* Euro falls below 200-day moving average, more losses likely
* Concerns before Greek austerity vote dent sentiment
* U.S. election uncertainty underpins dollar
By Wanfeng Zhou and Daniel Bases
NEW YORK, Nov 5 (Reuters) - The euro fell to a near two-month low against the U.S. dollar on Monday on uncertainty over a Greek vote on reforms needed to secure international aid and as investors awaited the U.S. elections on Tuesday.
The technical outlook for the euro was also bleak after the currency broke below its 200-day moving average, suggesting further near-term losses.
Greece’s government presented its latest austerity package needed to secure international aid to parliament on Monday, but will struggle to get it approved in a vote expected on Wednesday as an exasperated public launches a week of strikes and protests.
“The main driver of the story is euro concerns. Mostly I think the fear is something is going to go wrong with the Greek austerity vote,” said Steven Englander, head of G10 strategy at Citi.
Approval of the reforms and the passage of the 2013 budget are crucial to unlocking 31.5 billion euros in aid from an International Monetary Fund and European Union bailout that has been on hold since the summer.
“Without the additional funds, the country would be put back on the path toward an exit from the euro,” said Karl Schamotta, senior strategist at Western Union Business Solutions in Calgary.
The euro hit as low as $1.2765 on Reuters data, breaking below a reported options barrier at $1.2800 and stop loss sell orders at $1.2780 to mark its lowest since Sept. 11. It was last at $1.2791, down 0.35 percent on the day.
Traders said if Greece failed to pass the reforms package, the euro could drop to $1.2625/50. But Schamotta said given the stakes, “it is unlikely that the proposed legislation will fail” and a successful vote may help the euro drift up toward $1.30 before the end of the week.
Chartists said the euro, having broken below the 200-day moving average around $1.2828, could face further losses, although near-term support is seen at the Sept. 11 low of $1.2753.
If the euro closes below the 200-day moving average it would be the first time since September and could signal a departure from its recent $1.28 to $1.32 range.
The European Central Bank meets this week, with no policy moves expected, but many investors said the bank will need to further loosen monetary policy given the deteriorating economic backdrop.
Ken Dickson, investment director of currencies at Standard Life Investments in Edinburgh, which helps manage $263.9 billion, said the ECB’s quarterly Bank Lending Survey released last week suggests banks are still tightening lending conditions in Europe, which makes it harder for the economy to recover.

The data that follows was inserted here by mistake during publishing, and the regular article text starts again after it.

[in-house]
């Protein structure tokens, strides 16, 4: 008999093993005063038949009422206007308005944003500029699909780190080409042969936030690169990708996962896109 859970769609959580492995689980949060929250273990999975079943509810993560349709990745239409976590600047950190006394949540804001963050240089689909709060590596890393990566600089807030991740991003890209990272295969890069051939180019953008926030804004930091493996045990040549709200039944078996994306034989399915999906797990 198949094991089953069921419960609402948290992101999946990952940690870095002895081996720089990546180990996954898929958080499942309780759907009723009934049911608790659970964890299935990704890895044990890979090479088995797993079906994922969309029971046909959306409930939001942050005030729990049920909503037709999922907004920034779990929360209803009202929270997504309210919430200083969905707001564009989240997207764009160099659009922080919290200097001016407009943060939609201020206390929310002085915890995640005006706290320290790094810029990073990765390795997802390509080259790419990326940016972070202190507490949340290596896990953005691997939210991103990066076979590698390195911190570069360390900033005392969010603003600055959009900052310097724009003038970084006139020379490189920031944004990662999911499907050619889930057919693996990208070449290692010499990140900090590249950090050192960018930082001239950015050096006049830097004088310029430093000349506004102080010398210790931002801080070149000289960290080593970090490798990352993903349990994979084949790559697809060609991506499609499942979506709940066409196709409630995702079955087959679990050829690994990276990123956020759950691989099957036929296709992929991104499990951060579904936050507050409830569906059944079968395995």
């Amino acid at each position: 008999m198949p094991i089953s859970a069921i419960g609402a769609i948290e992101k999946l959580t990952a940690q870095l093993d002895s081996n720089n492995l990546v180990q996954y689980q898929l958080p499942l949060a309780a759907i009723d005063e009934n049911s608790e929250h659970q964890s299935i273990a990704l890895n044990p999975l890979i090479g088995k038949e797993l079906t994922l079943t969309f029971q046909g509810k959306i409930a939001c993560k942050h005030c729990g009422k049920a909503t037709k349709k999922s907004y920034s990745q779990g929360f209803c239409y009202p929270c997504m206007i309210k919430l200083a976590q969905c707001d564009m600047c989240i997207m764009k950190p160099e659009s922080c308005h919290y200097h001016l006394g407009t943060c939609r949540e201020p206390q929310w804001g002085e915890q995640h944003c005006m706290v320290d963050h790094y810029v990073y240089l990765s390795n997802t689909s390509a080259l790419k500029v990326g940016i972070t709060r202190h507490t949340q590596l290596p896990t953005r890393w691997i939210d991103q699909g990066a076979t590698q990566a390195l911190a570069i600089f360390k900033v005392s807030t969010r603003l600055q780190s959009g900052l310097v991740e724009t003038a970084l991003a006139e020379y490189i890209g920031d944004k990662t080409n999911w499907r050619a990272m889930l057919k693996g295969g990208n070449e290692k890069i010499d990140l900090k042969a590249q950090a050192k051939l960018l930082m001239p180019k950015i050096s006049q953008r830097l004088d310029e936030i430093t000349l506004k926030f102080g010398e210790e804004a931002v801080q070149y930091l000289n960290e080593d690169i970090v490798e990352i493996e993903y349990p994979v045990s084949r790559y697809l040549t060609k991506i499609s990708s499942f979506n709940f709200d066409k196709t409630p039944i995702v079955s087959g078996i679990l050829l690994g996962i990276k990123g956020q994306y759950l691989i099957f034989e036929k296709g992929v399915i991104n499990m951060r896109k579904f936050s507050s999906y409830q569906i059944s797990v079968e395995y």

Euro weakness drove the dollar to a two-month high against a basket of currencies. The U.S. dollar index rose as high as 80.843, the strongest since Sept. 7, and last was up 0.18 percent to 80.735.
Uncertainty about the U.S. presidentail election, in which President Barack Obama and Republican challenger Mitt Romney are neck and neck in the polls, encouraged safe-haven flows into the dollar.
With the Republicans seen retaining control of the House of Representatives, victory for Obama would be seen as raising the risk of policy paralysis over the fiscal cliff of scheduled spending cuts and tax rises.
If Congress cannot agree to new arrangements, about $600 billion in government spending cuts and higher taxes will kick in early next year, all of which could hurt U.S. economic growth and underpin safe-haven assets such as the dollar.
“Oddly enough, what looks like a particularly bad outcome for the U.S. might be a better outcome for the U.S. dollar,” Dickson said.
The yen, often sought after during times of uncertainty, gained. The dollar slipped 0.20 percent to 80.28 yen, having hit a four-month high of 80.67 yen on Friday, around a 50 percent retracement of its decline from March to September.
“Dollar/yen is the most sensitive to the outcome of the U.S. elections,” said Beat Siegenthaler, currency strategist at UBS in Zurich. “While expectations of a Romney win have helped the dollar rise above 80 yen, there has been some paring back of those” expectations.
Some in the markets say Romney is opposed to the Federal Reserve’s bond-buying program, which has anchored yields. So if he won, Treasuries could sell off, driving yields and the dollar higher.